11. ^ Schleifer, Theodore (21 June 2018). "The IPOs keep coming: The search company Elastic has filed to go public". Recode. Archived from the original on 5 October 2018. Retrieved 22 June 2018.
  12. ^ Banon, Shay (5 October 2018). "Ze Bell Has Rung: Thank You Users, Customers, and Partners". Elastic (NV). Retrieved 24 October 2018.
  13. ^ "How to monitor Elasticsearch performance".
  14. ^ "Elastic brings order to its product line with Elastic Stack". Social.techcrunch.com. Retrieved 1 April 2019.
  15. ^ "percolate at elasticsearch.org reference". Elasticsearch.org. Archived from the original on 2 October 2013. Retrieved 4 February 2014.
  16. ^ "Percolating" is a term peculiar to Elasticsearch. Percolating is a reverse search: instead of returning all the documents that match a search query, percolating returns all the (stored) search queries that match a document as their output. Nunn, Xavier; "Detecting data leaks in real time with a custom percolator", Serena Capital blogs, 2019-January-8
  17. ^ "elasticsearch Guide: Gateway". Elasticsearch.org. Retrieved 19 April 2013.
  18. ^ "Elasticsearch as database". Karussell.wordpress.com. Retrieved 4 February 2014.
  19. ^ "No transaction support". Elasticsearch-users.115913.n3.nabble.com. 8 July 2010. Retrieved 4 February 2014.
  20. ^ "Security for Elasticsearch is now free". Elastic Blog. 20 May 2019. Retrieved 17 June 2019.
  21. ^ "Doubling Down on Open". Elastic Blog. 27 February 2018. Retrieved 24 October 2019.
  22. ^ "Introducing Elastic SIEM". Elastic Blog. 25 June 2019. Retrieved 2 March 2020.
  23. ^ "Introducing Machine Learning for the Elastic Stack". Elastic Blog. 4 May 2017. Retrieved 2 March 2020.
  24. ^ Oliver, Andrew C. (10 March 2015). "Elasticsearch buys into search as a service, rebrands as 'Elastic'". InfoWorld.com. Retrieved 1 April 2019.
  25. ^ "Elastic acquires search startup Swiftype". Social.techcrunch.com. Retrieved 1 April 2019.
  26. ^ "Open Source Search & Analytics · Elasticsearch - Elastic". Elastic.co. Retrieved 22 April 2019.
  27. ^ "Elastic Cloud: Hosted Elasticsearch, Hosted Search | Elastic". Elastic.co. Retrieved 1 April 2019.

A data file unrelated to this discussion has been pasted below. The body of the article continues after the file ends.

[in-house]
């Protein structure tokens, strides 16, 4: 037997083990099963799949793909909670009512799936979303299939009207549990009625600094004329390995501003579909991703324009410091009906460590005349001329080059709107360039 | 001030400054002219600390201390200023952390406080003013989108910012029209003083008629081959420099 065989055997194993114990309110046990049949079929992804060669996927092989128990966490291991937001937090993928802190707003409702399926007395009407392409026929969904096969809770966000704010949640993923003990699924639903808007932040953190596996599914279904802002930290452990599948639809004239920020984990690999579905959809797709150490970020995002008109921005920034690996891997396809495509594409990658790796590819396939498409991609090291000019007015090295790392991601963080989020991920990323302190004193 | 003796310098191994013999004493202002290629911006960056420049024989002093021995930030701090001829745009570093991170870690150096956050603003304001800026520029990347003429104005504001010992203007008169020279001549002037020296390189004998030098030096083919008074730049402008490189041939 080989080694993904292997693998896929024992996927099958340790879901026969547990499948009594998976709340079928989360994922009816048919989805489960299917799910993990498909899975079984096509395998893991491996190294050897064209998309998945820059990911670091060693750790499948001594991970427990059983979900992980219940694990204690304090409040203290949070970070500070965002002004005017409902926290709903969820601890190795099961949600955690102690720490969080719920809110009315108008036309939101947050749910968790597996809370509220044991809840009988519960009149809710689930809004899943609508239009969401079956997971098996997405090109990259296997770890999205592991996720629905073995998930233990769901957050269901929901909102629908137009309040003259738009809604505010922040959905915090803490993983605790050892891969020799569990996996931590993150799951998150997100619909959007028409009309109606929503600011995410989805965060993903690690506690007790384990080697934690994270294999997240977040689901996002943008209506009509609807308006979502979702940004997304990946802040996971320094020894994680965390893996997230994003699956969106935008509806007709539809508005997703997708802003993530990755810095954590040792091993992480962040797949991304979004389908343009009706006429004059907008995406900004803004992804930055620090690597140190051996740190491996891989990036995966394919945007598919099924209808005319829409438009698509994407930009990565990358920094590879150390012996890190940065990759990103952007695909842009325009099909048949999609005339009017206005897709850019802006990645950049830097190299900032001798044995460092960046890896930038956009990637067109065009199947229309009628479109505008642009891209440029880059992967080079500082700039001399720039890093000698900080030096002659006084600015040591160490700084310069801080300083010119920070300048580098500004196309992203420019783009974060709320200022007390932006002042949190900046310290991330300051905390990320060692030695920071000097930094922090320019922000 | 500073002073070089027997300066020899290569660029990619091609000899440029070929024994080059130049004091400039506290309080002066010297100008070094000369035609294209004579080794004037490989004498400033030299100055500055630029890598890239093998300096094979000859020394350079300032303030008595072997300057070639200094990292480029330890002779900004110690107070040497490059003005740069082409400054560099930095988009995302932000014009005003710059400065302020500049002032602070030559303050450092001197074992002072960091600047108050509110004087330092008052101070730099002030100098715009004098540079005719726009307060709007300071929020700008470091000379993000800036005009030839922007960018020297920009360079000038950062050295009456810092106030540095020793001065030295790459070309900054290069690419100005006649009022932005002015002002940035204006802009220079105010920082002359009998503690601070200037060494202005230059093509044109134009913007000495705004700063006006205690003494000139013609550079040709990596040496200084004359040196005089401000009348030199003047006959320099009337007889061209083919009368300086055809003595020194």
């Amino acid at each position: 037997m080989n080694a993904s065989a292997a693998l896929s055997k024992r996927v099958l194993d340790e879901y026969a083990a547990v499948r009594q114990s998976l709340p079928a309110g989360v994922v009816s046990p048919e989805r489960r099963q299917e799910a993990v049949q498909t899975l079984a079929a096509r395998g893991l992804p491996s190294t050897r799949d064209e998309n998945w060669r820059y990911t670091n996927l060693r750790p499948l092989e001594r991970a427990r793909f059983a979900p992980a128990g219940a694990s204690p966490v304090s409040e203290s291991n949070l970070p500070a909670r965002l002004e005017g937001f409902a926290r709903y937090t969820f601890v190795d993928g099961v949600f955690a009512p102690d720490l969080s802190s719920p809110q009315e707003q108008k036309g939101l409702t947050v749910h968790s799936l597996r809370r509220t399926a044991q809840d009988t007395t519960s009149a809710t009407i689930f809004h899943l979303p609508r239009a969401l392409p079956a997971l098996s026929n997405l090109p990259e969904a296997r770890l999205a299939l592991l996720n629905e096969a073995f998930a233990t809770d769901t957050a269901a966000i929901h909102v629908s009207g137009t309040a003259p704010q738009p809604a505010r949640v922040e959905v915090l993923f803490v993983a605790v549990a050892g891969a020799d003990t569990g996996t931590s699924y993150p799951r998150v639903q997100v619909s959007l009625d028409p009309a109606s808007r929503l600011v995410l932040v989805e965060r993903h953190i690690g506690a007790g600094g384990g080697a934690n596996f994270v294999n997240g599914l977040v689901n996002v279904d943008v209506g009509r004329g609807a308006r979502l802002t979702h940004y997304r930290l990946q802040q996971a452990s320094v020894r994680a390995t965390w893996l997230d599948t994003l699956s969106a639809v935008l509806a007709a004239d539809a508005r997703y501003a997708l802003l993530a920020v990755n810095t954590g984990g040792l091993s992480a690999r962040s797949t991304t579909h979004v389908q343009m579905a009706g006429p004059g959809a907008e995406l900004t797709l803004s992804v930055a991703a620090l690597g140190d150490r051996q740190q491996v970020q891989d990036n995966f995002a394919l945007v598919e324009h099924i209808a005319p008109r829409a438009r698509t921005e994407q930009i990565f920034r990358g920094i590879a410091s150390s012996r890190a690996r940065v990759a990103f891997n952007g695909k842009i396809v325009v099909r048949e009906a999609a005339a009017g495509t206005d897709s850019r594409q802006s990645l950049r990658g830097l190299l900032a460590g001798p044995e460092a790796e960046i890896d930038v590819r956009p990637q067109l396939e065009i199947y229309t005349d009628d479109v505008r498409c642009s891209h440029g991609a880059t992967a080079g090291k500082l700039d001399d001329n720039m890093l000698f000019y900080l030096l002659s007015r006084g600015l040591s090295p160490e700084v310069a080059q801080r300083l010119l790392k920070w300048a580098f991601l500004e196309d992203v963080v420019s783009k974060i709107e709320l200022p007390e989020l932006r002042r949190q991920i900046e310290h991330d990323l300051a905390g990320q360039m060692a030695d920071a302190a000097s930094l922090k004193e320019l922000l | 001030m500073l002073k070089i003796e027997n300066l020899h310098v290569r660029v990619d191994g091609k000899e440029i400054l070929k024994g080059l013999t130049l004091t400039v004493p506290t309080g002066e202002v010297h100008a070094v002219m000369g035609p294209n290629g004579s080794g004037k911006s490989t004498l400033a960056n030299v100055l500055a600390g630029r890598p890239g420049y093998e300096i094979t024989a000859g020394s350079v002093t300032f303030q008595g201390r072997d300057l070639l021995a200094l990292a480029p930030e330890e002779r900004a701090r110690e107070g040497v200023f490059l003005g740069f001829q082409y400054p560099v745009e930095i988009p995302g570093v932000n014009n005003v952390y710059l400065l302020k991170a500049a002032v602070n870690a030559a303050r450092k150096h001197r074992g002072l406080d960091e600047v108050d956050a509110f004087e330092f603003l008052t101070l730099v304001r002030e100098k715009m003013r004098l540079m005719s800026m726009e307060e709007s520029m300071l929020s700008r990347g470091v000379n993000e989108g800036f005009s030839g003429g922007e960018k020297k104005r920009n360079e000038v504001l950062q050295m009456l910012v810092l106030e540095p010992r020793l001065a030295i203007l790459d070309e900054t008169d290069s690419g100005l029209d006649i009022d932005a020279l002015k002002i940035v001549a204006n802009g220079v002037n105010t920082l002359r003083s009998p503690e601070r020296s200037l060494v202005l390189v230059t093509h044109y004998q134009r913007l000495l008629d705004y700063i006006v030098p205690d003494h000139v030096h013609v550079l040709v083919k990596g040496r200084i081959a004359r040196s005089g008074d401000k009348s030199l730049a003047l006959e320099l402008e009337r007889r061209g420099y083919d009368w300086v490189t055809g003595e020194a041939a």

28. ^ Yegulalp, Serdar (7 April 2017). "Google Cloud to host open source Elasticsearch". InfoWorld.com. Retrieved 1 April 2019.
  29. ^ "Alibaba Cloud to Offer Elasticsearch, Kibana, and X-Pack in China". Elastic.co. 13 October 2017. Retrieved 1 April 2019.
  30. ^ "New – Amazon Elasticsearch Service". Amazon Web Services. 1 October 2015. Retrieved 22 April 2019.
  31. ^ "Amazon Elasticsearch Service – Amazon Web Services (AWS)". Amazon Web Services, Inc. (in Latin). Retrieved 8 February 2019.
  32. ^ "Hosted Elasticsearch & Kibana on AWS". Elastic.co. Retrieved 16 October 2016.
  33. ^ "Elasticsearch Setup". Ctovision.com. Archived from the original on 21 August 2018. Retrieved 16 October 2016.
  34. ^ "EXPERT (EXPloiting Empirical appRoaches to Translation" (PDF). Expert-itn.eu. Retrieved 13 February 2019.
  35. ^ "National and European Central Translation Memory NEC TM". Nec-tm.eu. Retrieved 13 February 2019.
  36. ^ Zack, Whittaker. "A leaky database of SMS text messages exposed password resets and two-factor codes". TechCrunch.com. Retrieved 24 January 2019.
  37. ^ Zack, Whittaker. "Urban Massage exposed a huge customer database, including sensitive comments on its creepy clients". TechCrunch.com. Retrieved 24 January 2019.
  38. ^ "B&Q 'exposed data about store thieves'". BBC News. Retrieved 28 January 2019.
  39. ^ Lee Johnstone (24 January 2019). "When Security Fails, 70,000 Offender and Incident Logs Exposed". Ctrlbox Information Security. Ctrlbox Information Security. Retrieved 5 February 2019.
  40. ^ Zack, Whittaker. "Youth-run agency AIESEC exposed over 4 million intern applications". TechCrunch.com. Retrieved 24 January 2019.
  41. ^ Zack, Whittaker. "Millions of bank loan and mortgage documents have leaked online". TechCrunch.com. Retrieved 24 January 2019.
  42. ^ Muncaster, Phil. "Marketer Exposes 198 Million Car Buyer Records". infosecurity-magazine.com. Retrieved 30 September 2019.
  43. ^ Cimpanu, Catalin. "Adobe left 7.5 million Creative Cloud user records exposed online". zdnet.com. Retrieved 19 November 2019.
  44. ^ Conrad, Werner. "Datenpanne: Conrad Electronic Gruppe informiert vorsorglich Kunden". conrad.de. Retrieved 19 November 2019.

External links[edit]